401Ks and ROTH IRAs

Posted by Mrs Money on June 1st, 2011

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My employer offers a 401k for retirement savings.  I contribute 6% of my salary, and they contribute 4% of my salary and give me dollar for dollar matching.  I’ve contributed 6% for years, and it’s a number we’ve been comfortable with.  However, I got to thinking the other day how Mr. Money’s employer doesn’t offer any type of retirement savings (they haven’t ever) and how we probably need to get cracking on saving for retirement with him.  We each have a Roth IRA that are in mutual funds, and my account has around $500 in it while his has maybe $2500 in it.  That is all we have saved for retirement minus my 401k, which I know has a decent balance, but not as much as I’d like for both of us, especially with Mr. Money being 34 years old.

This is what I’m thinking: I will take a set amount of his paycheck aside each month and transfer it to an ING account where it can stay until we’ve got enough to contribute to the Roth IRA.  The reason I don’t want to contribute each month directly to the IRA is because every time we make a contribution they charge us.  So it makes sense to go ahead and save up and just make one quarterly or biyearly contribution.

I’m going to have to figure out a dollar amount that works with our budget and go from there.  I guess I’ve always worried we won’t have enough money, but that stands for life in general, so as long as I do SOMETHING about retirement and we continue to save money, I should feel good about it.

I’ll continue to contribute to my 401k at work and may even up the percentage a little bit to try to bump that balance up.  I know I’ve talked about it before but never took action.  I think part of my problem is that I worry too much about everything in general and compare our finances to other people sometimes and those are both big mistakes.  I think if I stop doing that, I’ll be in a lot better shape!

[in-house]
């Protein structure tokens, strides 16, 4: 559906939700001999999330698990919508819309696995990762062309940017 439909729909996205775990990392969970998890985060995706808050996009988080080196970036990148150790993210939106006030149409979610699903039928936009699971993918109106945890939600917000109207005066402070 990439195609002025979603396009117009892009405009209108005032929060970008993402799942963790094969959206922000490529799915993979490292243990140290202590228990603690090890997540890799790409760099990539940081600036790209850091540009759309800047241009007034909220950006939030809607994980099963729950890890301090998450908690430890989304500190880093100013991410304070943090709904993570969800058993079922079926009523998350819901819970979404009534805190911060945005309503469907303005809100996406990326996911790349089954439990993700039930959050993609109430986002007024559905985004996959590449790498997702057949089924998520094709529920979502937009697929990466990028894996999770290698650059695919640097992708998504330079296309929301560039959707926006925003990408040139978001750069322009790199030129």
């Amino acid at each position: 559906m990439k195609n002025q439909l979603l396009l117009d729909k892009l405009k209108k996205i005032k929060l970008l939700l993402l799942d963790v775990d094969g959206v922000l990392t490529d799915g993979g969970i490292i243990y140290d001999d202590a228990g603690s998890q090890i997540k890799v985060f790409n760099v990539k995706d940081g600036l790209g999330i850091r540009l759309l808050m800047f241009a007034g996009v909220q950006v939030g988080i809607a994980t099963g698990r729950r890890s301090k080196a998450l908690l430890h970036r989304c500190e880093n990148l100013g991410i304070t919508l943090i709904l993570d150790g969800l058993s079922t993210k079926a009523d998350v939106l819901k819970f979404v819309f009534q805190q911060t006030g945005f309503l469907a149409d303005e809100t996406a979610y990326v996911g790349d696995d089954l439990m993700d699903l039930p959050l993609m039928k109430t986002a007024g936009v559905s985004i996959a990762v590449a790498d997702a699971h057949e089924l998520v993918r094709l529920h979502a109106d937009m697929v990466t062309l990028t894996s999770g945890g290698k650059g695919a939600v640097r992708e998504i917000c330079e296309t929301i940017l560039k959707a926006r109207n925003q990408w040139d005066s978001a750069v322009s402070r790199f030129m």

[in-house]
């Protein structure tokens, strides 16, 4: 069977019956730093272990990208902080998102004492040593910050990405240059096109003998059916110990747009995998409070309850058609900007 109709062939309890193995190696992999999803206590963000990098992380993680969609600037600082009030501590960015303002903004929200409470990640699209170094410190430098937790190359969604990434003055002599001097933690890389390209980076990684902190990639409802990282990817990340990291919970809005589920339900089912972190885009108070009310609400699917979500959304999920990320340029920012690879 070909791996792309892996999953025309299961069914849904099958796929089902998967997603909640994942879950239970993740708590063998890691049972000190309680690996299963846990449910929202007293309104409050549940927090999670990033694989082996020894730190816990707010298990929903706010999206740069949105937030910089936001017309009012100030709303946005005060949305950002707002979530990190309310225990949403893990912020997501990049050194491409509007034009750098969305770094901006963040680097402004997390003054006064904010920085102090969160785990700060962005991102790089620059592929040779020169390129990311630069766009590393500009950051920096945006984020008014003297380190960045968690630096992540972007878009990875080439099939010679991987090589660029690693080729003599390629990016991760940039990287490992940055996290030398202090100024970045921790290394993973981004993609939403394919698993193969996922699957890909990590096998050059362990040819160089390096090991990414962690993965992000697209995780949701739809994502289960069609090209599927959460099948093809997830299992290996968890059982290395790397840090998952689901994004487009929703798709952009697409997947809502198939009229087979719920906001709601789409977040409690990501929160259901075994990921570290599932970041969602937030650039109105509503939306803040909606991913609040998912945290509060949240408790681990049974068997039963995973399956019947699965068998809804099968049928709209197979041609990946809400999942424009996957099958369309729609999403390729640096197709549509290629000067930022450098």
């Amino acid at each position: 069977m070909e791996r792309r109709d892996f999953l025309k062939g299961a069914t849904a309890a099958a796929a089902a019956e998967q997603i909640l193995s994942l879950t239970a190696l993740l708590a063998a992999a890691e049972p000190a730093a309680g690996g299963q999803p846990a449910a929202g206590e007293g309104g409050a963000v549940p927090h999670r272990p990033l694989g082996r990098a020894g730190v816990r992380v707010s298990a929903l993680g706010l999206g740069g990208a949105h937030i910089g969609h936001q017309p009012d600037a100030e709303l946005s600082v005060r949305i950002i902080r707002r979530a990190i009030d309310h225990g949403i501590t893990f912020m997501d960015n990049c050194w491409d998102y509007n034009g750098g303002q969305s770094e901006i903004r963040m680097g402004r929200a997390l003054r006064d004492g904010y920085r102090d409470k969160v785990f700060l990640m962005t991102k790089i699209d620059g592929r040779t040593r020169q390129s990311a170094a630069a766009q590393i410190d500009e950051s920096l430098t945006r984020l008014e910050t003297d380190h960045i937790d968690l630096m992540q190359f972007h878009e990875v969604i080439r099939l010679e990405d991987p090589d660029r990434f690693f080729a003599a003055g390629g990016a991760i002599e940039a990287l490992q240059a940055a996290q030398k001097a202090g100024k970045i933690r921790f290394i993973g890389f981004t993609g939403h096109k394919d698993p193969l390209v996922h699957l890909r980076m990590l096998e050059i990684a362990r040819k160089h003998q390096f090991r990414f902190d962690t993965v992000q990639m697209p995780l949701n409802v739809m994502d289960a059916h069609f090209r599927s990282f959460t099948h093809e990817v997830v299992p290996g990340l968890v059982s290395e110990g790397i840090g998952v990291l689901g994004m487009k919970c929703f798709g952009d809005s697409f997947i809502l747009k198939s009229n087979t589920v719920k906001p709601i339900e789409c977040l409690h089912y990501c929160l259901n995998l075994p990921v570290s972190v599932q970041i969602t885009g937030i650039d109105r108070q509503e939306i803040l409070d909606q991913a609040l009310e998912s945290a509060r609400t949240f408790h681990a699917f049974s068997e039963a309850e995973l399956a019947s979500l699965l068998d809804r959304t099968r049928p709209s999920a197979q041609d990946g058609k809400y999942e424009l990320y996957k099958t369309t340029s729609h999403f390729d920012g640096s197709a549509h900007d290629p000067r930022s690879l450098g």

I freak out a lot but I also have to realize that we still are pretty young and really just getting started. With Mr. Money a little older than me, it’s easy to think we should have more money saved at this age, we shouldn’t owe so much on our mortgage, he should have a better retirement account, etc.  The truth is we’ve done pretty well.  We paid off our consumer debt and student loans over the past few years with hard work and determination.  We work hard to live on his income, so we can have me stay at home with our baby when the time comes.

Retirement is a long way away, and we’ll do our best and take it from there.  That’s all we can do.

Do you worry about retirement?

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15 Responses to “401Ks and ROTH IRAs”


  1. i don’t think i worry about retirement enough. i am a state employee and have a guaranteed pension, with a 457(b) account as well so i get a false sense of security with that. i know i should have more than i do but right now we’re working on the rest of our debt and getting through daycare payments. once those are done, we’ll kick up the retirement savings.

    [Reply]

    Mrs Money Reply:

    Jana- That’s awesome! I think you’re doing really well if you’ve got those in place. It’s definitely a great start.

    [Reply]

  2. krantcents says:

    I am approaching my second retirement in the next six years. I don’t really worry about the financial side as much as what I will do in retirement. I have always been a saver and socked enough away to have a good retirement.

    [Reply]

    Mrs Money Reply:

    krantcents- I could see that! I’ll bet I’ll be the same way.

    [Reply]

  3. Jessica07 says:

    Slow and steady wins the race… That’s my new mantra. I worry about retirement, only so far as what we will do with everything. I think for as young as we are, my husband and I are on a good path to retiring with a feeling of security and peace of mind. However, beyond the financial part of it, we’re still trying to for a baby. What happens if we retire and still haven’t had one? Who do we leave everything to? Probably a dumb thing to get stuck on, but that’s what I worry about with retirement. Being alone.